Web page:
With the month of Ramadan having already begun on 6th June 2016, we take you through all the details about what this special period for Muslims all over the world, is all about. Ramadan is the name of the ninth month in the Hijri (Islamic lunar calendar). It is considered the holiest of all months and is derived from the Arabic word ramida or ar- ramad, meaning a fierce, burning heat. It is a sacred month in the Muslim year, that commemorates the revelation of the Holy Quran, which is the religious text of Muslims. It was said to be revealed by the angel Gabriel to the Prophet Mohammed. Eid would be falling around 6th to 8th July 2016.
The main purpose of the month of Ramadan is the Sawm (fast), where believers are expected to refrain from eating and drinking from dawn to dusk for the entire month. Sawm, through the self-discipline it induces, is performed to burn away all sins. Apart from abstinence from eating and drinking, the faithful are also expected to refrain from smoking, sexual relations, slandering, lying, greed, covetousness, etc. While these are sins all year round, to commit them during the holy month is considered particularly sinful.
After sunset, the fast may be broken. This is then succeeded by a series of prayers – Maghrib Salah (after sunset prayer), Isha Salah (night prayer) and a special night prayer called Taraweeh, which is performed by a Hafiz (a person who has the whole of the Quran memorized in Arabic), by reciting passages from the Quran.
I’tekaf is the practice of secluding oneself in the neighborhood Masjid and performing of all the regular practices in order to get closer to God. The only difference is that people choosing I’tekaf have to do so in total seclusion. I’tekaf ends with the end of Ramadan. Not all are required to fast, children before the onset of puberty are exempted, while those with medical conditions or those traveling are also exempted, but required to resume and complete their fast whenever they are able to do so. Anybody who breaks the fast or indulges in any other prohibited activity is subject to a penalty. The penalty may take the form of an extra 60 days of fasting or feeding 60 people in need or freeing a slave (which is not common in present times).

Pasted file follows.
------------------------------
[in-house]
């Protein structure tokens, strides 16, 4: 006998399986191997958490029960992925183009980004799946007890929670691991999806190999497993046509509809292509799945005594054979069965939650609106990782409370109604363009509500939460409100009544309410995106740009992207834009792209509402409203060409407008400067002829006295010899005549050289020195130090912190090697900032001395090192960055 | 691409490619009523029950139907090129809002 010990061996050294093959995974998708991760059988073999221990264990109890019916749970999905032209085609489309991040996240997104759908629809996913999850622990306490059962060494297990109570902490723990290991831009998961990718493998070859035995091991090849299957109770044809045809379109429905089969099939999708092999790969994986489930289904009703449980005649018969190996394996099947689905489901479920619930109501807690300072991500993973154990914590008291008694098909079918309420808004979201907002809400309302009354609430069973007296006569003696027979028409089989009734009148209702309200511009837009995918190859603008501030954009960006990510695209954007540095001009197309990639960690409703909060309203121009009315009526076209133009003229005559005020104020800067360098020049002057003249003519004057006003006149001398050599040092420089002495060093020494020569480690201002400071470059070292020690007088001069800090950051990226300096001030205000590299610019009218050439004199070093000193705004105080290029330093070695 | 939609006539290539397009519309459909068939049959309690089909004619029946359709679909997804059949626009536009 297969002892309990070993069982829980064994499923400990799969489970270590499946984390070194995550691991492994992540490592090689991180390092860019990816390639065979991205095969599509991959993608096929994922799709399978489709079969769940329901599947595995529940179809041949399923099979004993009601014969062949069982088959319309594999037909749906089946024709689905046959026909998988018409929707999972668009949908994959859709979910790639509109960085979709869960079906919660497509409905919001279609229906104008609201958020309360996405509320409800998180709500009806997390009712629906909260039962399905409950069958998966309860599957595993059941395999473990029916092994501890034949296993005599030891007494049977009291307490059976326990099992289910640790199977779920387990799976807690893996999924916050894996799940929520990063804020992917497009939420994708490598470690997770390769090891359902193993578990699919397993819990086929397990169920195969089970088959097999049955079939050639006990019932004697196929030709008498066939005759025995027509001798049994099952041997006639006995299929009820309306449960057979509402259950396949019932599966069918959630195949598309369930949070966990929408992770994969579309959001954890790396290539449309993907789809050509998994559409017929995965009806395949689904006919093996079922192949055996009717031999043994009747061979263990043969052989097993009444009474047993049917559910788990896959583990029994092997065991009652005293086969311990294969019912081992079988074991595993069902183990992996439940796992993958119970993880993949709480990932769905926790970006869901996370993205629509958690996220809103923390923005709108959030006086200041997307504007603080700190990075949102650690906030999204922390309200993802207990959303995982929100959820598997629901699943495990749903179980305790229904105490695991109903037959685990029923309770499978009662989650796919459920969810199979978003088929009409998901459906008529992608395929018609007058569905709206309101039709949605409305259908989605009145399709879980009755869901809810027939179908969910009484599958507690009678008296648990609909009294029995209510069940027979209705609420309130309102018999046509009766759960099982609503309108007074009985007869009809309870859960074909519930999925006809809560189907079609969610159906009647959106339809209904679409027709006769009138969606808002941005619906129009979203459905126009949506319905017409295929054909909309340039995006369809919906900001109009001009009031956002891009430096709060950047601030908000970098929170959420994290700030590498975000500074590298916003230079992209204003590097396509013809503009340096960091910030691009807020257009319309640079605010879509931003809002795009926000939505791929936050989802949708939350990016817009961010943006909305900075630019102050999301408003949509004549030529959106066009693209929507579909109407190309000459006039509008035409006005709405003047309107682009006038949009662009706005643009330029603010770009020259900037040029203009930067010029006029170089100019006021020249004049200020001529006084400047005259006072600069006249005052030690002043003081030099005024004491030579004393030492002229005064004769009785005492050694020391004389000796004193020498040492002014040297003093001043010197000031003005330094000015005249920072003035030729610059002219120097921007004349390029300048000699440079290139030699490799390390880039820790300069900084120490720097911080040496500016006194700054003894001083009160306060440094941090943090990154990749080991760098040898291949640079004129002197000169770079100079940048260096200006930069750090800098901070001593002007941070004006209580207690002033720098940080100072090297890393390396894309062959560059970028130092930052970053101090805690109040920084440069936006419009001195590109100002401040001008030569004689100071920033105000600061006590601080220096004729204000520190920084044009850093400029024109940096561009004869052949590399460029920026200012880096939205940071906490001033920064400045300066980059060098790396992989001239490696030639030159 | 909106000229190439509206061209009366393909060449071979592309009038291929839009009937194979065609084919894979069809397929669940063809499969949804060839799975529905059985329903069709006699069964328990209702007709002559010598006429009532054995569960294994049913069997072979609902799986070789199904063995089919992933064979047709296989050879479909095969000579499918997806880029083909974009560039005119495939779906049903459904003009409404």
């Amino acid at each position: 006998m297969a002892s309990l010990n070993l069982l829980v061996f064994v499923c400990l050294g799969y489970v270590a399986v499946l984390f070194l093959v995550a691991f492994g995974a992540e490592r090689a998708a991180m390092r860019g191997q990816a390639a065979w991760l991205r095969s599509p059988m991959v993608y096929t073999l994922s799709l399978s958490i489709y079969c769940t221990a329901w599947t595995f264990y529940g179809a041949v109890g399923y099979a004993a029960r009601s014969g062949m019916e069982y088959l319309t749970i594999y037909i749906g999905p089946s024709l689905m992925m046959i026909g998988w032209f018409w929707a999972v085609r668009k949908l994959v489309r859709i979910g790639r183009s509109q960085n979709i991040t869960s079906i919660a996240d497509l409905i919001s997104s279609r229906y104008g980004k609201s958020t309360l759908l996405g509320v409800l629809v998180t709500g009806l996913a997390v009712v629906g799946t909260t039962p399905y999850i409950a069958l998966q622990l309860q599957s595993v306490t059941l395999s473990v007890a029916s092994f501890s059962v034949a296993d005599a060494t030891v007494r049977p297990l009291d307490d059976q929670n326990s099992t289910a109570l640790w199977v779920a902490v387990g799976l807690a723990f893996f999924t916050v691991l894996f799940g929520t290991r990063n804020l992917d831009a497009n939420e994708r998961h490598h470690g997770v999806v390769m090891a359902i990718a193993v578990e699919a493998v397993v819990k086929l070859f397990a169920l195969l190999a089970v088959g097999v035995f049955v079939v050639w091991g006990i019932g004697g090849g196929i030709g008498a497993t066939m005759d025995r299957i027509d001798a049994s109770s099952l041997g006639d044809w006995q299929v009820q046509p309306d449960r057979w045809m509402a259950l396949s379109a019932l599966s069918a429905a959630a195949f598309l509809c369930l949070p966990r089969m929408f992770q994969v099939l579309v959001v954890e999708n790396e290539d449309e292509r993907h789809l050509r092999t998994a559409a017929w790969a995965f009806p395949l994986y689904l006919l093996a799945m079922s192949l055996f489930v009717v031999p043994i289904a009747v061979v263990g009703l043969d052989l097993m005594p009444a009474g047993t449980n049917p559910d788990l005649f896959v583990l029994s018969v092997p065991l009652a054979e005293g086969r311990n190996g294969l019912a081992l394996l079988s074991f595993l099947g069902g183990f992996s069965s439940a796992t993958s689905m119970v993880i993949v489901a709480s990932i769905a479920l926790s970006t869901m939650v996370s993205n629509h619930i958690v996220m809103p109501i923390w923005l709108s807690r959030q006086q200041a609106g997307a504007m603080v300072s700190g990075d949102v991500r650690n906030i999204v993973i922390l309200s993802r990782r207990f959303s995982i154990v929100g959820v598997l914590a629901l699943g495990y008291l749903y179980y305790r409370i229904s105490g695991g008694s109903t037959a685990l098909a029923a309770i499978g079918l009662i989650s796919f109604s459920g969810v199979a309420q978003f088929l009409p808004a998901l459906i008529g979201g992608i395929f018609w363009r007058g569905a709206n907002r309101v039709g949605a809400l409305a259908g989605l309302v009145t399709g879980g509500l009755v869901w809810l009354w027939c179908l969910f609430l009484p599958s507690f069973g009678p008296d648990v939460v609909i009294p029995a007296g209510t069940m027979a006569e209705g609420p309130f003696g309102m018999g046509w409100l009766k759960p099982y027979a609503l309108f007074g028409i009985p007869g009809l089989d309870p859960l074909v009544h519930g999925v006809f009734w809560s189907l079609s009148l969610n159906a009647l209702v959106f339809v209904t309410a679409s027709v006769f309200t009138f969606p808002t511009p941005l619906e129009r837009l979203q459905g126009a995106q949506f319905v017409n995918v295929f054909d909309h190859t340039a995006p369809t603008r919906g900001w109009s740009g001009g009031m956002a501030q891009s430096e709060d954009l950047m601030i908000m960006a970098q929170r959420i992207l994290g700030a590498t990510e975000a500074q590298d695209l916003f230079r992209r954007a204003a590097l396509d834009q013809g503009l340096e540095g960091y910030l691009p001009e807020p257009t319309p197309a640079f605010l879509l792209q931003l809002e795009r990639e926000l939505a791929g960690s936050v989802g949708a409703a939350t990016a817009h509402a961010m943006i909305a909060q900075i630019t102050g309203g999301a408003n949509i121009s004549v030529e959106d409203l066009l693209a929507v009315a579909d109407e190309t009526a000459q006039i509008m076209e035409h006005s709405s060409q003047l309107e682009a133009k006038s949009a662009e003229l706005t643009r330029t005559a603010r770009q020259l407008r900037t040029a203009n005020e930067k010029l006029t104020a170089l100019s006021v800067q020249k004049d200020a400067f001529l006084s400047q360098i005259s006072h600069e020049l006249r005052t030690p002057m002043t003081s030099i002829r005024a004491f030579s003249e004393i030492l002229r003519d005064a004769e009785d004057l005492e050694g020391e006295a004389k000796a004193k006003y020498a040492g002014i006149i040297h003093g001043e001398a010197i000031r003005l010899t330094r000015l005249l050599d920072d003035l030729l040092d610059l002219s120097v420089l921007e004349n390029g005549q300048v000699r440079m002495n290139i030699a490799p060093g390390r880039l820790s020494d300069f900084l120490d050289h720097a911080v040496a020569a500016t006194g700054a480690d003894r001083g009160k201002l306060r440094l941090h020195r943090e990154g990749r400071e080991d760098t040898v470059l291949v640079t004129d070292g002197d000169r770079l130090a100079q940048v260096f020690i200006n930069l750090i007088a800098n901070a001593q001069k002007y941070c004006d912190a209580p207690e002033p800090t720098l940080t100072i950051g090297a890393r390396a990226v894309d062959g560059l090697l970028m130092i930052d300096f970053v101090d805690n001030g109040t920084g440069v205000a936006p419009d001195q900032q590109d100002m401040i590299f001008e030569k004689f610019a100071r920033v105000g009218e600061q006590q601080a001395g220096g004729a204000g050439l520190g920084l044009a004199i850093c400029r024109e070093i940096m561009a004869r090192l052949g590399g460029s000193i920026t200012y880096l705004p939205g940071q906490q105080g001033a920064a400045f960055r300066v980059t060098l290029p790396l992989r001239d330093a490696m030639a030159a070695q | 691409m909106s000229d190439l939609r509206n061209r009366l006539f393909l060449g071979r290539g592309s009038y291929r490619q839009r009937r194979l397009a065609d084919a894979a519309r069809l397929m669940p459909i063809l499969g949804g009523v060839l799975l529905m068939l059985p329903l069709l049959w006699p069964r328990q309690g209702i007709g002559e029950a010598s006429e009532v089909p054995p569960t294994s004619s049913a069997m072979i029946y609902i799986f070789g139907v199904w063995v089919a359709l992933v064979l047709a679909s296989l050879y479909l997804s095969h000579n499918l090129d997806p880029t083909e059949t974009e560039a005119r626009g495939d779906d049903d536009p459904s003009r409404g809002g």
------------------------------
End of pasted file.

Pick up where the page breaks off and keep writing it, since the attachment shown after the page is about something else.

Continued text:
Ramadan ends on the first day of the tenth month, which is called Shawwal falling on the 7th of July. This day marks the beginning of the three-day celebration called Eid-al-Fitr (festival of breaking fast), a joyous occasion during which believers attend mosques, give gifts to everyone as well as visit friends and family.
During these Eid celebrations, clothes to have their own place of importance, with Muslims choosing their best outfits to wear. Traditional styles are what constitute most of Eid fashion. The most preferred attire for Eid is a Designer Salwar Suit or a floor length Anarkali with intricate embroidery in vivacious hues. The soft hues and embroidered patterns look elegant and can be perfect attire for Eid prayer and the evening celebration. These floor-sweeping hemlines adorned with lustrous embellishments and intricate embroidery were made for you to stroll through Eid in style.
Enhance your style statement this festive season with sizzling sarees that spell out nothing but absolute gorgeousness. Understated elegance with a blend of festive traditions and culture.
Buying Eid festive wear online, from reputed websites like Cbazaar.com, which has vast and varied collections of Eid styles ranging from the more traditional Abayas, Hijabs, etc to other ethnic Indian styles like Sarees, Salwars, Lehengas, Pant Suits and Anarkalis among others, is probably one of the best options to dress well for Eid.